Progress had been quite good on this one and I had been looking forward to moving it along. I needed to do some work on the hands, modelling them further to get a more natural look, and this was the focus for Richard #4. At this stage something unsettling occurred. Within a few days of each other, two people saw the piece and independently made the same comment – “It looks like a Pope!” This was not something that for which I was prepared, and I have to admit it rather threw me. I briefly entertained the notion that they might be reacting to a subconscious association with Velasquez’s extraordinary portrait of Pope Innocent X, perhaps responding to a connection between Richard’s wry smile and Innocent X’s knowing sneer. I soon abandoned this idea when I realized how much pressure I would be putting on myself as I completed my own portrait. Velazquez is a great role model, but such similarities are better discovered ex post than sought ex ante. Anyway, Richard’s posture is far too casual for a Pope isn’t it?
With some work done on the hands and some pale glazes to improve the flesh tones in the face, I reach another impasse. After a while I realise that I need to get the background, any background, painted in. Reaching this point where I need to get the background in is always pivotal, and it can come at any stage, almost at random. I think it is something to do with situating the figure in space, providing some sort of spatial context for what I am looking at as I work. In this case the hands and face were strangely disembodied, unrelated to each other, until the background came in. Now, with Richard #5, I feel more comfortable about the whole thing and can see where to go next with it. One thing is immediately apparent, the dark green background seems to have intensified Richard’s gaze, so that I don’t feel the need to worry about the face for a while. The overall impact of the figure has become far more important.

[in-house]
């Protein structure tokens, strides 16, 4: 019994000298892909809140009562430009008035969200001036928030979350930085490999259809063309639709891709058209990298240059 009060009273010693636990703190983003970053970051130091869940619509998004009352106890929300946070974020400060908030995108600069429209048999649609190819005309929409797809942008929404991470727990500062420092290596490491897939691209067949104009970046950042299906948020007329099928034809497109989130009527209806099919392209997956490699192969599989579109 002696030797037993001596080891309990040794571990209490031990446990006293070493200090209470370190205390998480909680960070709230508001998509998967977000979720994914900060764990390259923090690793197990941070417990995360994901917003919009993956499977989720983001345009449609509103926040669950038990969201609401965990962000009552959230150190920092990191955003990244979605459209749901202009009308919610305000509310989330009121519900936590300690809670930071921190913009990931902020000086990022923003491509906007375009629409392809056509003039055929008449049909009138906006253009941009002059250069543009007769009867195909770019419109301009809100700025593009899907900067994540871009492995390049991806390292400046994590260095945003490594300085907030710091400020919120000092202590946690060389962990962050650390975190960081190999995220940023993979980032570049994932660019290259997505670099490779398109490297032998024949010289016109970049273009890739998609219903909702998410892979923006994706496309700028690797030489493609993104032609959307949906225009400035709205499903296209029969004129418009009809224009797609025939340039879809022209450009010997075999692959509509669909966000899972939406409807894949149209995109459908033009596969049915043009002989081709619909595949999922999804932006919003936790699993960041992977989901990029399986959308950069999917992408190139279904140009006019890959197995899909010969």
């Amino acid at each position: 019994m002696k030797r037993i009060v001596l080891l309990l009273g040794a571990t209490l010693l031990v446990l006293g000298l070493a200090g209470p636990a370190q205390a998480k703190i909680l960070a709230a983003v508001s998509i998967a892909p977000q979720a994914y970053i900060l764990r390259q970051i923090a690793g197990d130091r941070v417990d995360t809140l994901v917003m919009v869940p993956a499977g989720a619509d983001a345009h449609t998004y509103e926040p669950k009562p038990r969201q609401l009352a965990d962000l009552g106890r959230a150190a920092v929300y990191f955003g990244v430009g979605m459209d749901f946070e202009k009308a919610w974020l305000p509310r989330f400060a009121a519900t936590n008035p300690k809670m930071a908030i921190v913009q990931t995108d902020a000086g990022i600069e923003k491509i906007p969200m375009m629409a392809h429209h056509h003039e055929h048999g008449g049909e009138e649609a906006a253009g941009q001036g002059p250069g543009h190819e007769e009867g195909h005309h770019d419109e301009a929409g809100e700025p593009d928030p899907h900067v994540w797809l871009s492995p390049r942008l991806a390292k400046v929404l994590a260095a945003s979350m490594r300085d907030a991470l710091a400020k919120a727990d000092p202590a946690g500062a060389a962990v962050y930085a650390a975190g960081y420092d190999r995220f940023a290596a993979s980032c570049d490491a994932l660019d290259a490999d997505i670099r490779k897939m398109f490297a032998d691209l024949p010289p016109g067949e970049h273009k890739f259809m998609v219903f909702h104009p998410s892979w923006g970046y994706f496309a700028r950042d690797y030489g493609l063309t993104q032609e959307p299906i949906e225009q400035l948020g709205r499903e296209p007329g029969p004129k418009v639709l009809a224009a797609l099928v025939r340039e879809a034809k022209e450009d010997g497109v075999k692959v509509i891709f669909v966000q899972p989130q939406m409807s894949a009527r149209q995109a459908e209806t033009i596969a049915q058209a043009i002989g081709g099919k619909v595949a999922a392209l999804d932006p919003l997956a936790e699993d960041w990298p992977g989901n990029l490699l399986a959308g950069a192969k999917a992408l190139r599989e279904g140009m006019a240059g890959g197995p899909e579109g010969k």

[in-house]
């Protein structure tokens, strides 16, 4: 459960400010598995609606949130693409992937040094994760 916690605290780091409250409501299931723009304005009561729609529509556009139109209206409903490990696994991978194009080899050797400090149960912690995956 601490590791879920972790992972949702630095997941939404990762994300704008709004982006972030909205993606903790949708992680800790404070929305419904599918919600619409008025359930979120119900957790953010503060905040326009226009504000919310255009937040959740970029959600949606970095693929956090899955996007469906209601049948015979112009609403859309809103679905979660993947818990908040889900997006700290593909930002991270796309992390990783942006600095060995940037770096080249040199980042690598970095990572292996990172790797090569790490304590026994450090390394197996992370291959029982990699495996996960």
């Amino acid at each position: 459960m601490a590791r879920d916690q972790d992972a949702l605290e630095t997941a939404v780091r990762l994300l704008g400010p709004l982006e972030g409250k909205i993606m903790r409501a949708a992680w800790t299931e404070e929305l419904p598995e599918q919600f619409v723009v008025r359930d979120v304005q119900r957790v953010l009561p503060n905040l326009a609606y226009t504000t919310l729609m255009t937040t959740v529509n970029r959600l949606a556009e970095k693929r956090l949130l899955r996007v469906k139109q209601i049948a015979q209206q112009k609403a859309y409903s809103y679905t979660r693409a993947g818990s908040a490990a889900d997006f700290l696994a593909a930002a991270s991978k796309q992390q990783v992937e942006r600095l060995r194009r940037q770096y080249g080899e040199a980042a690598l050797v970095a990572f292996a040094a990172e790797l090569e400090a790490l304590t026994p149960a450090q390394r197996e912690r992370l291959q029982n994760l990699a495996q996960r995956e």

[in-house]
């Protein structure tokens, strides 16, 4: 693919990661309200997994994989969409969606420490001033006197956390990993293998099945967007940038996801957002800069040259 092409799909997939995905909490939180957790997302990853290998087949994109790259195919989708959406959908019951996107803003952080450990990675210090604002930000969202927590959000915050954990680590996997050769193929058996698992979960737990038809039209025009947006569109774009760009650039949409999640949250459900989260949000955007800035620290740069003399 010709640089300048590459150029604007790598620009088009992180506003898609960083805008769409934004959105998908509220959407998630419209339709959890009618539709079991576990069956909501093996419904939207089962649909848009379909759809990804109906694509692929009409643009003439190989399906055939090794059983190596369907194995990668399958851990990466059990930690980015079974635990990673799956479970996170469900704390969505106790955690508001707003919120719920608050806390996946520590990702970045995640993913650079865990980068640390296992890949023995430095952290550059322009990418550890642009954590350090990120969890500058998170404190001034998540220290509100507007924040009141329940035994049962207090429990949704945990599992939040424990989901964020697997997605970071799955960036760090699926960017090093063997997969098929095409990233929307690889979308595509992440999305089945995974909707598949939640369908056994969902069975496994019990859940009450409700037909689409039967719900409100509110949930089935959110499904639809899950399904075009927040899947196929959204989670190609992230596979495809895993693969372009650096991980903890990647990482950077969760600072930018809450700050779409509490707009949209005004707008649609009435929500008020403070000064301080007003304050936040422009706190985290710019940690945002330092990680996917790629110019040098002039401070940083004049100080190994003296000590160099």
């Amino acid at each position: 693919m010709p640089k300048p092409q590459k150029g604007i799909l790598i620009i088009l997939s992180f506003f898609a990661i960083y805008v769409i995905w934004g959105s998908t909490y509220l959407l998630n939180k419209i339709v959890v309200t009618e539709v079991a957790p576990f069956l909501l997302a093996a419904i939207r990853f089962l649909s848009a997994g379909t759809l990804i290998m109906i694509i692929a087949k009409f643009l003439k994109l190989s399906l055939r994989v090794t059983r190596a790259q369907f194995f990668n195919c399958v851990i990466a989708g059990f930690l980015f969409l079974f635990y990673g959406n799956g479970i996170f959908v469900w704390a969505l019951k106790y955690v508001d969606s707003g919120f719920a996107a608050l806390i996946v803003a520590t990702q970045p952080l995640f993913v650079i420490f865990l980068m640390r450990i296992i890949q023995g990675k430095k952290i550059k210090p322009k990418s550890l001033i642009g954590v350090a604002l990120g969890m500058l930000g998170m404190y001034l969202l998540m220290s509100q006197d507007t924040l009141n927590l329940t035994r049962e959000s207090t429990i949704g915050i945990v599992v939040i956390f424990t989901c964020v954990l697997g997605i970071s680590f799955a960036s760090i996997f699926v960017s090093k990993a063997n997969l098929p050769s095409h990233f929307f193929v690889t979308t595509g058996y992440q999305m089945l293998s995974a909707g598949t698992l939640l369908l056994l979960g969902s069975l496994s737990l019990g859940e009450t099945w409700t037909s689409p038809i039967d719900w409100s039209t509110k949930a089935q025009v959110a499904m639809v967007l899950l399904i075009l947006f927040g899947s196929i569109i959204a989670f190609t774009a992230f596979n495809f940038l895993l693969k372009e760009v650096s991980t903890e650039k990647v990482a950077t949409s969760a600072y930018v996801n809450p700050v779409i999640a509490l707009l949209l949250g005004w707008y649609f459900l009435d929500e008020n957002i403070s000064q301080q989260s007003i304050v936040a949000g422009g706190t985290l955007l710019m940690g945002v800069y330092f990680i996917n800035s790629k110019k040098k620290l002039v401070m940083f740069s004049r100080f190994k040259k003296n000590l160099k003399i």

Further work on the clothing will help with getting the outline of the hands resolved, so that becomes the focus for Richard #6 after lightening the green background. The folds of the blue T shirt are a really important aspect of this piece. Their positioning, and the resultant story they tell through the fall of the light on them, is the only clue we can have as to the way his weight is distributed and the sense of tension or relaxation in his posture. The significance of this cannot be overstated: it conveys a message that has a subconscious knock-on effect on the way we interpret his facial expression. These considerations may seem surprising, but I am sure that they play an important part in portraiture – the question of body language is not confined to real-life situations. If the portrait artist is depicting more than just head and shoulders, then the subject’s posture becomes a factor in the way the viewer ‘reads’ his or her psychological state. Inattention to this fact can convey conflicting messages and undermine the impact of the piece.
Thinking about the painting in this way means that the natural step to take next is to complete the clothing and chair – I need to do this anyway in order to finish resolving the outer shape of the complex form of the clasped hands. The colour mix for faded denim jeans is always a tricky one to get right. I’ve tried a number of things in the past, with varied degrees of success. This time round I use Prussian blue with a little dark carmine red, and then add varying degrees of flake white to get the right tones. After some trial and error I’m comfortable with the results. For the dark jacket I use a combination of Payne’s grey, charcoal grey and flake white. The darkest shadows are achieved with a mixture of charcoal grey and a little Prussian blue. I work wet-in-wet using fan brushes to blend the dark and light areas to get a natural gradation of shade and tone. The results are gratifying: casual clothes and a relaxed pose. Attention to the face and hands next…